Joanna Peterson – for the Review A collaboration of three art pieces — a stiletto heel, an English phone booth and a spherically inspired cardboard piece — rest in the Miller Fine Arts Student Gallery for the 2009 Student Biennial exhibit
The student biennial is a survey of Linfield student art, Cris Moss, adjunct professor of art and visual culture and gallery coordinator, said.
“It’s a window into this small corner of Linfield that is known as the art department,” Moss said.
Seniors Jeanna Parks and Evyan Stuart and sophomore Latricia Lowe presented their work for the Linfield and McMinnville communities to behold.
Patrick Rock, a Portland-based artist, was the curator of the exhibit. Rock critiqued each of the pieces and provided insight on the students’ work.
“We always find a curator who doesn’t know the department or interact with the school,” Moss said. “It benefits the students to work with outsiders, and it gives them the opportunity to present their work on a professional level.”
Parks said she was surprised that her piece was chosen for the gallery. She has always been interested in art but did not take classes until last year.
Parks’ piece, “Untitled,” is made from cardboard. It evolved from a class project.
“Originally, I tried to make a sphere out of cardboard because people normally associate cardboard with box shapes,” Parks said.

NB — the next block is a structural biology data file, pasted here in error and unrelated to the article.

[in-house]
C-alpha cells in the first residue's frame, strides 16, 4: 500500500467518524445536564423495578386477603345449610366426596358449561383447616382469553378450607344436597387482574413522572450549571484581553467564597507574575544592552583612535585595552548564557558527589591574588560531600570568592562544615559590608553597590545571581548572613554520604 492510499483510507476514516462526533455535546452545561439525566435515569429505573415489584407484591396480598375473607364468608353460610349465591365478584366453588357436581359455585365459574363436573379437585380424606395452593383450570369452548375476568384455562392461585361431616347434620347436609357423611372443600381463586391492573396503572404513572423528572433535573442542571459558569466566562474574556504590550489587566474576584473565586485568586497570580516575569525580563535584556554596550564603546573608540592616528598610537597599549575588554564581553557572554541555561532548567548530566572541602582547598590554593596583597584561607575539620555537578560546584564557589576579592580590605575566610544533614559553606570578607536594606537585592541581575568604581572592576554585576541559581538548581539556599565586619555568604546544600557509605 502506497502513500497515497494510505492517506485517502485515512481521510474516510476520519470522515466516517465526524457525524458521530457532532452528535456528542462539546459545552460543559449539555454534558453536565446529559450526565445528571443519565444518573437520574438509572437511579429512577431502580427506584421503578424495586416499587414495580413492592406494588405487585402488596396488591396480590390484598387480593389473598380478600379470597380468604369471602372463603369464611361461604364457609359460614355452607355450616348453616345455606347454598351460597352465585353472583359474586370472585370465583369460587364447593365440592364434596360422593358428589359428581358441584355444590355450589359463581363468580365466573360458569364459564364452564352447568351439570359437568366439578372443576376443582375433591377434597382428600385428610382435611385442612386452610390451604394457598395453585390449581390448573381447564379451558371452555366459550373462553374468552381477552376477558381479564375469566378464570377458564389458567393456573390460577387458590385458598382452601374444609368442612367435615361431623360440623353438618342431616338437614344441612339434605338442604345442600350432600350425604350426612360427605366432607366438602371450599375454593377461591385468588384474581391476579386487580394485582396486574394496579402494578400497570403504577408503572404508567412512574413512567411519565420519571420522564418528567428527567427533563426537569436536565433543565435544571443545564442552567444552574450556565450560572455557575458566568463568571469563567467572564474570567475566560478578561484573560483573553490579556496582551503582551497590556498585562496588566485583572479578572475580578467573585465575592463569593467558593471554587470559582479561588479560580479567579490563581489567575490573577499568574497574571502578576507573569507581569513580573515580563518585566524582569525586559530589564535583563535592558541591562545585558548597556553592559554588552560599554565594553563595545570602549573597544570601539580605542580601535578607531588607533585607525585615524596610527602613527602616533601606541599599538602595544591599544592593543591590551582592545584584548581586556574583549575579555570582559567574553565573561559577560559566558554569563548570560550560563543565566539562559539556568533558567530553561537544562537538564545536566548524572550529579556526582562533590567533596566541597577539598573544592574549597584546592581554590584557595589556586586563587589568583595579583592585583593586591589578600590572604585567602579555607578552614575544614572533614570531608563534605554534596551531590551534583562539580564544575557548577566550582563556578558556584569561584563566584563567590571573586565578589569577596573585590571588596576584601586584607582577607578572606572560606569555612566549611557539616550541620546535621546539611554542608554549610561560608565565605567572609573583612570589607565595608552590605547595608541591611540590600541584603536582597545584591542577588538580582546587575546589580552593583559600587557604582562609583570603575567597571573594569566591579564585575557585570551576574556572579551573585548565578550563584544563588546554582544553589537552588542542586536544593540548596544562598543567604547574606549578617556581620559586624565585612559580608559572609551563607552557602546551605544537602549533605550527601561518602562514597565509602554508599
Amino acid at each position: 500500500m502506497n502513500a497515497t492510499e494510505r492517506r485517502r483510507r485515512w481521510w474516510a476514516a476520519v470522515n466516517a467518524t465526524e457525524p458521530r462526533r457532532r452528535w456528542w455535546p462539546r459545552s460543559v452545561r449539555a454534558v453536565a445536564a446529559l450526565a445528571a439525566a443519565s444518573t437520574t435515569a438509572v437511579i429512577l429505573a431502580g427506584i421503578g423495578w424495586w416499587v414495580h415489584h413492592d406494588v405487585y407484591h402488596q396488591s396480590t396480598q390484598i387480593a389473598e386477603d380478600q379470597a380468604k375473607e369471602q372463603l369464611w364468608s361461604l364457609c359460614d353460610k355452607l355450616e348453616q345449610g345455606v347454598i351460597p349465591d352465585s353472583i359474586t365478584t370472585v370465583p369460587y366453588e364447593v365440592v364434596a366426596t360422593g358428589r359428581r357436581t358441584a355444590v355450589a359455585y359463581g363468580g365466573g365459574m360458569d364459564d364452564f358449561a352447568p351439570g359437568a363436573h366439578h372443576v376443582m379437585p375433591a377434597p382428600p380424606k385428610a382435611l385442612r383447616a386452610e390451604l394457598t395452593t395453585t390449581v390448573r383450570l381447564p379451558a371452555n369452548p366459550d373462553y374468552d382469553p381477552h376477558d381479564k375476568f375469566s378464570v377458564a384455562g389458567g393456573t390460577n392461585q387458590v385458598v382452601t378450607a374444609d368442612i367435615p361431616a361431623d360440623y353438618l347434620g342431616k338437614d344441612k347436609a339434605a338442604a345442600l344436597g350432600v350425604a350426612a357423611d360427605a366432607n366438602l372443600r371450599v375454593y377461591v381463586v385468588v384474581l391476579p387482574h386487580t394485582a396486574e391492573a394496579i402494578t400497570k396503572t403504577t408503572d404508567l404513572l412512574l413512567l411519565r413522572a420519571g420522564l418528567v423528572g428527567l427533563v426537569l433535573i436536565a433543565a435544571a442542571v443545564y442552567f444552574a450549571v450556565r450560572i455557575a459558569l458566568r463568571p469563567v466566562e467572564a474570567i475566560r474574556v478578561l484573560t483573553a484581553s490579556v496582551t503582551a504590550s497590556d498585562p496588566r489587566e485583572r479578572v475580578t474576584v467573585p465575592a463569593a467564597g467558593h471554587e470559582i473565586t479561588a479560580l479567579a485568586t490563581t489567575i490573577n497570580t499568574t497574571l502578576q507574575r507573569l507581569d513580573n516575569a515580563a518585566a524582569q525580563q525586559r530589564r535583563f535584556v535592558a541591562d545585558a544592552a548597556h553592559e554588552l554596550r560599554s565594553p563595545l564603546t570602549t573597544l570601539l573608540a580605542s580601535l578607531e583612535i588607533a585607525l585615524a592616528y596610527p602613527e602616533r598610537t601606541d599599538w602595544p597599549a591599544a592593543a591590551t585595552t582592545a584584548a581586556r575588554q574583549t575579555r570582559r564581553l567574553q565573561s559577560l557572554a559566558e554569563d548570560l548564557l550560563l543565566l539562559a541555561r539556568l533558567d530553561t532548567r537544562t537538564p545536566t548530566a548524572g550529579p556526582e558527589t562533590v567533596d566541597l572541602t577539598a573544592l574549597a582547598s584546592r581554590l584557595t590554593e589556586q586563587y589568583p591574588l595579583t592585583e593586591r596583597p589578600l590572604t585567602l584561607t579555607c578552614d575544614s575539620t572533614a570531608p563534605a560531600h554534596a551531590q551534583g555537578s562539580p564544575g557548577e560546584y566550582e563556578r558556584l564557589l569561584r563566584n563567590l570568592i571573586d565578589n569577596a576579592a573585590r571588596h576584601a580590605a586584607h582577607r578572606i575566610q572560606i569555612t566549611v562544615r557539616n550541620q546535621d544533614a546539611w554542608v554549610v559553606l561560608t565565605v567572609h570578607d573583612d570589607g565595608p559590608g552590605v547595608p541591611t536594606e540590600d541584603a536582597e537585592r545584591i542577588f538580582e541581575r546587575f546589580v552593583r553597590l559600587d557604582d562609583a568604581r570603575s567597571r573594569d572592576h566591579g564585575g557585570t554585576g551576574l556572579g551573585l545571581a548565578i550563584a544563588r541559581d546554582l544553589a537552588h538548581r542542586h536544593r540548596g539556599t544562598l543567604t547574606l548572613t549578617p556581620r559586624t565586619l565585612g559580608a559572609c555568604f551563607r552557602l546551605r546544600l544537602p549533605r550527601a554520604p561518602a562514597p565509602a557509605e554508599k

After working with papier-mâché and researching spherical cardboard pieces, Parks discovered a pattern for a cardboard soccer ball. She began modeling her project after the pattern, but found that the piece was most interesting when laid flat as a series of connected pentagon shapes.
“The process of creating it was interesting,” Parks said. “It evolved from a sphere to this flat, organic piece.”
Lowe is new to the art world. She said she took a studio art class this semester because she thought it would be interesting to branch out into a different subject area.
“I was shocked that my project was chosen,” Lowe said. “It feels good to know I can do well at something I don’t usually try.”
Her piece, “Sassy,” is a giant, leopard-print stiletto constructed from cardboard. She said she used a pair of her own heels as inspiration for the project.
“It’s cool that I recognize some of these artist’s names, and that the pieces were made by people who are near my age rather than by artists who are already in the professional world,” sophomore Sarah Korn said.
Although the artists didn’t speak with Rock personally, they received his curatorial statements that now hang in the gallery for public viewing.
“It was interesting to read the curator’s insights on my work because I never actually met him, and he didn’t know the process it took to make the piece or my opinions on it,” Parks said. “His critique helped me see the piece from a different perspective.”
The gallery is open Tuesday through Saturday from noon to 5 p.m. The exhibit will run until Dec. 20. Admission is free. Contact Moss at firstname.lastname@example.org for additional information.